Our culture is obsessed with food. This manifests in a variety of movements, from those fighting to stem America's obesity epidemic to a growing emphasis on "clean eating" and "juicing." But while the latter's attention to health seems universally beneficial, it comes at a huge cost for some.
"Orthorexia nervosa" is defined by the National Eating Disorder Association as an "unhealthy obsession with otherwise healthy eating" in which individuals become "fixated on food quality and purity." Orthorexia registers as an emotional quest related to quality of food — and, by extension, the quality of oneself. It requires "ironclad will," and sufferers treat every food choice as "a chance to eat right, be 'good,' rise above others in dietary prowess and self-punish if temptation wins," according to the NEDA.
And yet, this psychological disorder differs in another significant way from disorders such as anorexia: It's not included in the latest edition of the Diagnostic and Statistical Manual of Mental Disorders, which is considered the "authoritative guide to the diagnosis of mental health disorders" and standardizes the language used to help treat them.
The omission of orthorexia from the DSM-5, therefore, is not simply one of medical correctness. Inclusion ensures legitimacy and may even impact whether or not individuals receive accurate diagnoses. The DSM has become "the arbiter of who is ill and who is not" and the "primary determinant of treatment decisions," according to Allen Frances, who led the task force that produced the previous version of the DSM-4. When disorders like orthorexia are excluded from the text, sufferers may be less likely to receive a diagnoses and treatment.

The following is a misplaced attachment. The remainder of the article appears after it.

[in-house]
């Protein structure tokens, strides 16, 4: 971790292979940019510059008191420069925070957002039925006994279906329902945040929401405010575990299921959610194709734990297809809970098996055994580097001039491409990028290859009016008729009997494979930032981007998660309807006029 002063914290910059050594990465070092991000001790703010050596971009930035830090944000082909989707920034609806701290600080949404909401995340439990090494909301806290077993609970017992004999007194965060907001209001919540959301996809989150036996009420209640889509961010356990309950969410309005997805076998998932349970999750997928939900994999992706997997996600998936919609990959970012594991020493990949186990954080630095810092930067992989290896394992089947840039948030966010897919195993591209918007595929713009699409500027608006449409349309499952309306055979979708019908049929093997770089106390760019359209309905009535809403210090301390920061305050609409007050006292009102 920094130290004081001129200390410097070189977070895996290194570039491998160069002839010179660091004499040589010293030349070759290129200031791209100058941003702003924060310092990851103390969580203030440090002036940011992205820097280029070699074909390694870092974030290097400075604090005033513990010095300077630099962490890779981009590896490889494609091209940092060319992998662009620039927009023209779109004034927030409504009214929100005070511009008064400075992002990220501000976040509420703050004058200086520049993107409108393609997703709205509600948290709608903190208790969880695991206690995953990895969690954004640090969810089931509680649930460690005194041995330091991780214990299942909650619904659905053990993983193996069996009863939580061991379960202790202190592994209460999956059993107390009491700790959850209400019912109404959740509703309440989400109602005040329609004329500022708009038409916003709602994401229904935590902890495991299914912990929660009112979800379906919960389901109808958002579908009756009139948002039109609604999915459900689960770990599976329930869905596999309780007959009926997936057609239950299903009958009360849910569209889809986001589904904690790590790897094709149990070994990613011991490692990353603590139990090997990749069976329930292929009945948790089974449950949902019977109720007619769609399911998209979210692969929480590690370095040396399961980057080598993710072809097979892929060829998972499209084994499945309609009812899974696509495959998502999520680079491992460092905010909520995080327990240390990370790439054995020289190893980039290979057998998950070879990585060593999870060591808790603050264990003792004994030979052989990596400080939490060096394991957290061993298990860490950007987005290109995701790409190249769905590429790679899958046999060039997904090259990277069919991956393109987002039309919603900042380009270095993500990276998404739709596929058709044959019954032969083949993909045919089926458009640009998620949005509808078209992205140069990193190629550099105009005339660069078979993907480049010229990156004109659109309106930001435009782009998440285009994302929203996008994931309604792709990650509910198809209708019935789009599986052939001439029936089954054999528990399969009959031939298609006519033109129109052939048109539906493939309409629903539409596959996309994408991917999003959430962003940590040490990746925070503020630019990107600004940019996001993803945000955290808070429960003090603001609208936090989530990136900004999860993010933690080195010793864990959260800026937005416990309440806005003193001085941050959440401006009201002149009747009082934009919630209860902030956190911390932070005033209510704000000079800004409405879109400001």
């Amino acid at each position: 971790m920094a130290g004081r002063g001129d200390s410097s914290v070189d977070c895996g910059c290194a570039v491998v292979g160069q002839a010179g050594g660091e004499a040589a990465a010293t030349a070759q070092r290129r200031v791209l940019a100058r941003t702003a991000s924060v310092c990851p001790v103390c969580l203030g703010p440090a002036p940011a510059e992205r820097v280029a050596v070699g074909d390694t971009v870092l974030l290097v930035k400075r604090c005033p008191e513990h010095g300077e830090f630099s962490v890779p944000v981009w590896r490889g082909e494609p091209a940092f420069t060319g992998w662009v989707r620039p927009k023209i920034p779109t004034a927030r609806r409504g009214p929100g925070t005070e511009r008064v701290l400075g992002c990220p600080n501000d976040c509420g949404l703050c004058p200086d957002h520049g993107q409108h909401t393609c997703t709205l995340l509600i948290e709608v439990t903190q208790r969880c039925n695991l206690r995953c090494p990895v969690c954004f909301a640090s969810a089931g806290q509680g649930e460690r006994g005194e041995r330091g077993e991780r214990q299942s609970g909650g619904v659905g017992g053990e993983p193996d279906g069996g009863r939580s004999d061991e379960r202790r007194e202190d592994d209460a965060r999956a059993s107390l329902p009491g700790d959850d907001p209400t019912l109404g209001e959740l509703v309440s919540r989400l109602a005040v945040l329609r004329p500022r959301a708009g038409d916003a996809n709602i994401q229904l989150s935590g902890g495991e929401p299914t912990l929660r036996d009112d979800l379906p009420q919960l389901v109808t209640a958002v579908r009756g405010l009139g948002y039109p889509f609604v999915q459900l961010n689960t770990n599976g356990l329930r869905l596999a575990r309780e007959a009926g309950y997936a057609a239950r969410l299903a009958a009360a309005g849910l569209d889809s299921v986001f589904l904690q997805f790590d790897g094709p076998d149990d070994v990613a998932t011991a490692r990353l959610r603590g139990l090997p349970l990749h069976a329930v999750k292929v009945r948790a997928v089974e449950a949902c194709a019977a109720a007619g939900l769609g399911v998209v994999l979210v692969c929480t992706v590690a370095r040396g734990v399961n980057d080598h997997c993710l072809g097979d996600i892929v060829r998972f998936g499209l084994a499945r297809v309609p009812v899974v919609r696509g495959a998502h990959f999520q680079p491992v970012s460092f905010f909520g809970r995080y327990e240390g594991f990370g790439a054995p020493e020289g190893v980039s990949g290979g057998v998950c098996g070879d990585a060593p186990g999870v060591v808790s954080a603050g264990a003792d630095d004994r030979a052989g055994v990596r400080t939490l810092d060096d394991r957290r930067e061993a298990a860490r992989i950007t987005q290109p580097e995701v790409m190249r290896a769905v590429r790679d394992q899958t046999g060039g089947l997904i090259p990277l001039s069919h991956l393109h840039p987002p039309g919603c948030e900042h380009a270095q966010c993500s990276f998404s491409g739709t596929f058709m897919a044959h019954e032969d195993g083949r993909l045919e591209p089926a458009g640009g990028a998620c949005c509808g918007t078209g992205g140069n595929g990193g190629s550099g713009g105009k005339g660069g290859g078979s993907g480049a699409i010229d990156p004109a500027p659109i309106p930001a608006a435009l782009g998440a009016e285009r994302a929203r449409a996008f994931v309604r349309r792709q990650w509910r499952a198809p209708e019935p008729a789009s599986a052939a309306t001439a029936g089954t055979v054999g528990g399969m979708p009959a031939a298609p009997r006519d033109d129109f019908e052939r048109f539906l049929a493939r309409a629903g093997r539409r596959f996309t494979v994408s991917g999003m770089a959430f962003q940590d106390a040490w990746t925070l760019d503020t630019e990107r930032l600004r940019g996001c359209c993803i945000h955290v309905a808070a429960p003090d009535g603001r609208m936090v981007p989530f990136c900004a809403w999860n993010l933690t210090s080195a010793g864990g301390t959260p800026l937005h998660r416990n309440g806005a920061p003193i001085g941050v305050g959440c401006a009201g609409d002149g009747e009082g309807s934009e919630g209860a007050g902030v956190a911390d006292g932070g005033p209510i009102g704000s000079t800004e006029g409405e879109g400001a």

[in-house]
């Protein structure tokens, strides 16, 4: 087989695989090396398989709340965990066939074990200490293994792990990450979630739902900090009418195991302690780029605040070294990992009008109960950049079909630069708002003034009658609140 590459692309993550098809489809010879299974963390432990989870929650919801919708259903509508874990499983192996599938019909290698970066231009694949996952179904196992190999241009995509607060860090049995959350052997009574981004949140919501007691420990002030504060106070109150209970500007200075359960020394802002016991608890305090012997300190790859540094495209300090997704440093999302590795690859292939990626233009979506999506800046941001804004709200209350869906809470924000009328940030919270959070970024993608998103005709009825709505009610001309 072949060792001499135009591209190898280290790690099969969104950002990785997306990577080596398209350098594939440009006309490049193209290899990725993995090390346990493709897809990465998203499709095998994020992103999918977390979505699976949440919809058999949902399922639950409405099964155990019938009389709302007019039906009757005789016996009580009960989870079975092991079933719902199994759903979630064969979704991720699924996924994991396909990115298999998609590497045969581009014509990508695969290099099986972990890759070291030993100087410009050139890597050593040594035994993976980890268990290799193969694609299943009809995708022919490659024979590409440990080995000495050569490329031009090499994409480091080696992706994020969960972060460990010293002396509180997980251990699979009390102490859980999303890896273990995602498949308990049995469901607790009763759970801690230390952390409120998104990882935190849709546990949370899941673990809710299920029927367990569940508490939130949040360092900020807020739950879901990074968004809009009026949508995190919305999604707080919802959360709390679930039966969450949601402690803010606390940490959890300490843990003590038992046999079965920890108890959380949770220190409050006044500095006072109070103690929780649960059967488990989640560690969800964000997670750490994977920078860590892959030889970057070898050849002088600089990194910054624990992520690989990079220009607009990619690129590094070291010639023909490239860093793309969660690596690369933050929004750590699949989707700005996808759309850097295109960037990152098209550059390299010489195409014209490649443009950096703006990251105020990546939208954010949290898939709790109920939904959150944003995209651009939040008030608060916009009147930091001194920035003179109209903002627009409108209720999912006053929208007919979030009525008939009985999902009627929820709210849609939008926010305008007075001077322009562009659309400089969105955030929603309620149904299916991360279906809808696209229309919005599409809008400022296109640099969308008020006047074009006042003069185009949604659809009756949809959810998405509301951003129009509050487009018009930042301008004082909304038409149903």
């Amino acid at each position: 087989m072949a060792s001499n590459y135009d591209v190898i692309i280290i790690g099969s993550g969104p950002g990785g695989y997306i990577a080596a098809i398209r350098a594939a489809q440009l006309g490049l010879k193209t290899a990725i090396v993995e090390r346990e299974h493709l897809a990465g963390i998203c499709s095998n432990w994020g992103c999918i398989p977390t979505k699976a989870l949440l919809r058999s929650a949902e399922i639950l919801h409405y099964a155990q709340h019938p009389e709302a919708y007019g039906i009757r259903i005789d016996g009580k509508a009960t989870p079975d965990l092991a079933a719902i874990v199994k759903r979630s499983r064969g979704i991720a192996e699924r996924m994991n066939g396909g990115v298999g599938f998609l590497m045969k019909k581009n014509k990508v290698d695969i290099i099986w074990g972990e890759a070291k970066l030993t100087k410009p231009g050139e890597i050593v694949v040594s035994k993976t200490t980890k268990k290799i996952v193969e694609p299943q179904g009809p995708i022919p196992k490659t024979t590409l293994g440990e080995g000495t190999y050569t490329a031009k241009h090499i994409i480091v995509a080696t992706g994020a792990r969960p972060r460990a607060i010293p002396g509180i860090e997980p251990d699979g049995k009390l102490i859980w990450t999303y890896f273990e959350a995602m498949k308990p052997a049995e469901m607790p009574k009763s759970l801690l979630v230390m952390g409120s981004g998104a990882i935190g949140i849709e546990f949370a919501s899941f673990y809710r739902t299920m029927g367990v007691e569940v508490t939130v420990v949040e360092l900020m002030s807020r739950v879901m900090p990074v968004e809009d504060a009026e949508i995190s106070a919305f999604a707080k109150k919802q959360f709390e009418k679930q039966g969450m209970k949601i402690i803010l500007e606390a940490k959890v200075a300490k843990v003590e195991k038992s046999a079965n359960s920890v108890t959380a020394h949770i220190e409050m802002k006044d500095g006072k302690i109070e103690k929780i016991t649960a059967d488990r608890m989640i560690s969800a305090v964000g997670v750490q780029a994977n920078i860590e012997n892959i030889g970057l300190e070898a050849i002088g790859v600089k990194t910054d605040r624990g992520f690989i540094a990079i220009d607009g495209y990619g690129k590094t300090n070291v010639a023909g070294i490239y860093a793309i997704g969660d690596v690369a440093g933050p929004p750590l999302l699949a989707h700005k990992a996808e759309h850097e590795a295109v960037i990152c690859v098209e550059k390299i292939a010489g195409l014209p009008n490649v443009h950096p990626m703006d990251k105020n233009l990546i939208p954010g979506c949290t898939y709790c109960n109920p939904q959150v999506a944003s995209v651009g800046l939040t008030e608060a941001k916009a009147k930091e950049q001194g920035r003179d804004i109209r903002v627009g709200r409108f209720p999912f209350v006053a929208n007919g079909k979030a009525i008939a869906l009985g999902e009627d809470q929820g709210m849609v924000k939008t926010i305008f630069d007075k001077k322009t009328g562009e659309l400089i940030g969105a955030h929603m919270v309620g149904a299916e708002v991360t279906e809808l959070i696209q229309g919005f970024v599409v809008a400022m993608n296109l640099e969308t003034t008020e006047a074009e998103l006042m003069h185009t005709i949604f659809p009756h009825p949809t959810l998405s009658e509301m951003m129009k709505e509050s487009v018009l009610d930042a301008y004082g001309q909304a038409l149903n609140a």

Food blogger Jordan Younger, who runs the popular health blog "The Balanced Blonde" (formerly titled "The Blonde Vegan"), is raising awareness about what it's like to experience orthorexia. The blogger publicly revealed her own struggle with orthorexia in 2014. Younger has found that people continue to doubt "how debilitating and difficult" the disorder is. She noted that the disorder, while related to her feelings about body image, was ultimately an "internal struggle," reiterating that "so much of the pain of suffering from an eating disorder happens on the inside." Tellingly, Younger failed to receive an official diagnosis, only identifying her eating disorder when a friend revealed similar symptoms, she told Women's Health.
Despite efforts to get orthorexia added to the DSM, substantive research on the disorder is admittedly sparse. A 2014 study notably outlined criteria for diagnosis, but experts agree that further research is necessary. "We know precious little about [orthorexia] and need a new diagnostic label," Thomas Dunn, one of the study's authors, told Fast Company. Dr. Tim Walsh, chairman of the DSM-5 Eating Disorders Work Group, concurred, telling Fast Company that while "the thinking about orthorexia has merit," more research must be published to warrant a change in the DSM.
Given the pervasive cultural stigma that already surrounds eating disorders, it would seem that legitimizing orthorexia specifically would go a long way toward helping individuals receive the help they need. Until then, further research on the topic is necessary. As Younger told Mic, "Health is a beautiful thing when it's not taken to the extreme."